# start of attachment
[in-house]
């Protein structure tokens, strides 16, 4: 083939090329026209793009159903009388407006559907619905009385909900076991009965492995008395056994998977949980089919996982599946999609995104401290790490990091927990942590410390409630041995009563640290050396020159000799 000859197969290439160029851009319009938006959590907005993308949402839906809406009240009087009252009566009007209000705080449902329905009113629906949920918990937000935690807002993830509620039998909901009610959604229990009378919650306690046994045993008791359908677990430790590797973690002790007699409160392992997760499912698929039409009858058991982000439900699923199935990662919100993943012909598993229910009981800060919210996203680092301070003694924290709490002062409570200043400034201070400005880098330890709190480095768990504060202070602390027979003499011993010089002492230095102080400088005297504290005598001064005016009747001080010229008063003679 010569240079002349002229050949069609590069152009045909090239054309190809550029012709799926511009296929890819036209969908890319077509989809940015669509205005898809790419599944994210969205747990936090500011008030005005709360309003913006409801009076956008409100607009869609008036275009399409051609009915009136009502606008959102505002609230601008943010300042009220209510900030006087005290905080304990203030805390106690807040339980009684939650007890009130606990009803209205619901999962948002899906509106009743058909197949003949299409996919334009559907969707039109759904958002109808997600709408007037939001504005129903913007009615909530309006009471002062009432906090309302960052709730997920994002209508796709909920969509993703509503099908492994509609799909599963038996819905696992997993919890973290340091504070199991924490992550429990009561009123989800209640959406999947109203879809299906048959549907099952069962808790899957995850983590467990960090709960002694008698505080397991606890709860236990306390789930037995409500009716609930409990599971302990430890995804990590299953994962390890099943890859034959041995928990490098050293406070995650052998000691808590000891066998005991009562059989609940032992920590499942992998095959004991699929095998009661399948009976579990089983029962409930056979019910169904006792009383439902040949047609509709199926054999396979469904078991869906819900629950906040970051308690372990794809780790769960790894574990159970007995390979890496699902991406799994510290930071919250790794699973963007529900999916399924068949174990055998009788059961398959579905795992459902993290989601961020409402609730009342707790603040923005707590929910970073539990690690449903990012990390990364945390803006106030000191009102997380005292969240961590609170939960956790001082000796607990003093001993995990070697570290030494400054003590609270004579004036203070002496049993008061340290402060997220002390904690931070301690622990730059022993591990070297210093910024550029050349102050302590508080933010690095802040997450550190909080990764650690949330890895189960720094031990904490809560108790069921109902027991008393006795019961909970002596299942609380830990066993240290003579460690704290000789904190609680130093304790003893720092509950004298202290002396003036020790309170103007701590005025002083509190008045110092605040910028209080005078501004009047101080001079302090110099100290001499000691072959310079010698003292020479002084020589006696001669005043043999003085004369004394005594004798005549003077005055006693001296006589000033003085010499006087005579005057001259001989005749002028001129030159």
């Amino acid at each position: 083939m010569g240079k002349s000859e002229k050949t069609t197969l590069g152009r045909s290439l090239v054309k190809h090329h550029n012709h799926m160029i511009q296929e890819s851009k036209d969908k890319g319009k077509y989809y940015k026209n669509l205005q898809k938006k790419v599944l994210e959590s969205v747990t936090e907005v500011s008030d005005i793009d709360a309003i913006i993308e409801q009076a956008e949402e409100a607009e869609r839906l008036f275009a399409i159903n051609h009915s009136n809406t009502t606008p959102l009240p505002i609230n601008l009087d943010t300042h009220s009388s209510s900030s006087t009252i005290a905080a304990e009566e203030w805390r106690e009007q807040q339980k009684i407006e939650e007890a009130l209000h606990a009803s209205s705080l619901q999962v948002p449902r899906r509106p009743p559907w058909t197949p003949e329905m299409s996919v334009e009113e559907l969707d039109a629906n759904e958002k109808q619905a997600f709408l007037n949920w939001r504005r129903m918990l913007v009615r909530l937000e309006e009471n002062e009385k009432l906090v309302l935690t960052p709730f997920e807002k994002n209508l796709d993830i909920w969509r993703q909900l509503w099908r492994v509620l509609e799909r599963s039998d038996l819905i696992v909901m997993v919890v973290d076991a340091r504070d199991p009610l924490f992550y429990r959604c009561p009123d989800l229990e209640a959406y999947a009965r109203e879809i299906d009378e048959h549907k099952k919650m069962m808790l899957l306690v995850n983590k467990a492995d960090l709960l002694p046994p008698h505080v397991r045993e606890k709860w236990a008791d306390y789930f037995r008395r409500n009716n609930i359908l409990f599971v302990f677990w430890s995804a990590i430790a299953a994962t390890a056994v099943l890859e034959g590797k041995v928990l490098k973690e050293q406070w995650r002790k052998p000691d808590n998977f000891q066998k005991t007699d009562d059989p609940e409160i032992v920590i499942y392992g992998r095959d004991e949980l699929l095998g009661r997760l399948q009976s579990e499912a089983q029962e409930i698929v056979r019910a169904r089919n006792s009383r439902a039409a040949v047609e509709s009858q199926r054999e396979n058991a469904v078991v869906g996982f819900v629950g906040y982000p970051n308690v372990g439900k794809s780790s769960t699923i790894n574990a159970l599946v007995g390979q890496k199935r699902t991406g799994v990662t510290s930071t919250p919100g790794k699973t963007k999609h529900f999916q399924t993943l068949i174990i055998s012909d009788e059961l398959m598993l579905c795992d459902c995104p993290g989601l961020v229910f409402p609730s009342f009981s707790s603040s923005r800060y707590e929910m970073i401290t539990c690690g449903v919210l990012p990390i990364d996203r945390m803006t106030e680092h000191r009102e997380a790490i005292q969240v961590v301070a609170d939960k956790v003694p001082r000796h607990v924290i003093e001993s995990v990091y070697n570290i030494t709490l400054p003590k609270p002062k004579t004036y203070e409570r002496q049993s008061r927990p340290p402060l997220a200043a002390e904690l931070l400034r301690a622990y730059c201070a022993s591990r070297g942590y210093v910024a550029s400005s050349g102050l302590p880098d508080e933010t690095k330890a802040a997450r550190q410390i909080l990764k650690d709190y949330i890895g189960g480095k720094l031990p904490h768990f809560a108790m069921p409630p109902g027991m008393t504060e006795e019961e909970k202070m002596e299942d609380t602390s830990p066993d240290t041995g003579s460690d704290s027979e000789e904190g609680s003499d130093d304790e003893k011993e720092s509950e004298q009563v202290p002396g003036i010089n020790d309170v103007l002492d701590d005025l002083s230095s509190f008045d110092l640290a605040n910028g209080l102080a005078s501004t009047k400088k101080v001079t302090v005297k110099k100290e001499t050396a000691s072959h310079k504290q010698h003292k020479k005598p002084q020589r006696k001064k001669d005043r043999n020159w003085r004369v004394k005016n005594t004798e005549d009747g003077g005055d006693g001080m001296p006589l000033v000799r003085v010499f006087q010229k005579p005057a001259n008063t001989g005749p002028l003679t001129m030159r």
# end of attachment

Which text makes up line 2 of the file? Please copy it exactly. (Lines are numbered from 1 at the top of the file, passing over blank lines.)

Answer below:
């Protein structure tokens, strides 16, 4: 083939090329026209793009159903009388407006559907619905009385909900076991009965492995008395056994998977949980089919996982599946999609995104401290790490990091927990942590410390409630041995009563640290050396020159000799 000859197969290439160029851009319009938006959590907005993308949402839906809406009240009087009252009566009007209000705080449902329905009113629906949920918990937000935690807002993830509620039998909901009610959604229990009378919650306690046994045993008791359908677990430790590797973690002790007699409160392992997760499912698929039409009858058991982000439900699923199935990662919100993943012909598993229910009981800060919210996203680092301070003694924290709490002062409570200043400034201070400005880098330890709190480095768990504060202070602390027979003499011993010089002492230095102080400088005297504290005598001064005016009747001080010229008063003679 010569240079002349002229050949069609590069152009045909090239054309190809550029012709799926511009296929890819036209969908890319077509989809940015669509205005898809790419599944994210969205747990936090500011008030005005709360309003913006409801009076956008409100607009869609008036275009399409051609009915009136009502606008959102505002609230601008943010300042009220209510900030006087005290905080304990203030805390106690807040339980009684939650007890009130606990009803209205619901999962948002899906509106009743058909197949003949299409996919334009559907969707039109759904958002109808997600709408007037939001504005129903913007009615909530309006009471002062009432906090309302960052709730997920994002209508796709909920969509993703509503099908492994509609799909599963038996819905696992997993919890973290340091504070199991924490992550429990009561009123989800209640959406999947109203879809299906048959549907099952069962808790899957995850983590467990960090709960002694008698505080397991606890709860236990306390789930037995409500009716609930409990599971302990430890995804990590299953994962390890099943890859034959041995928990490098050293406070995650052998000691808590000891066998005991009562059989609940032992920590499942992998095959004991699929095998009661399948009976579990089983029962409930056979019910169904006792009383439902040949047609509709199926054999396979469904078991869906819900629950906040970051308690372990794809780790769960790894574990159970007995390979890496699902991406799994510290930071919250790794699973963007529900999916399924068949174990055998009788059961398959579905795992459902993290989601961020409402609730009342707790603040923005707590929910970073539990690690449903990012990390990364945390803006106030000191009102997380005292969240961590609170939960956790001082000796607990003093001993995990070697570290030494400054003590609270004579004036203070002496049993008061340290402060997220002390904690931070301690622990730059022993591990070297210093910024550029050349102050302590508080933010690095802040997450550190909080990764650690949330890895189960720094031990904490809560108790069921109902027991008393006795019961909970002596299942609380830990066993240290003579460690704290000789904190609680130093304790003893720092509950004298202290002396003036020790309170103007701590005025002083509190008045110092605040910028209080005078501004009047101080001079302090110099100290001499000691072959310079010698003292020479002084020589006696001669005043043999003085004369004394005594004798005549003077005055006693001296006589000033003085010499006087005579005057001259001989005749002028001129030159």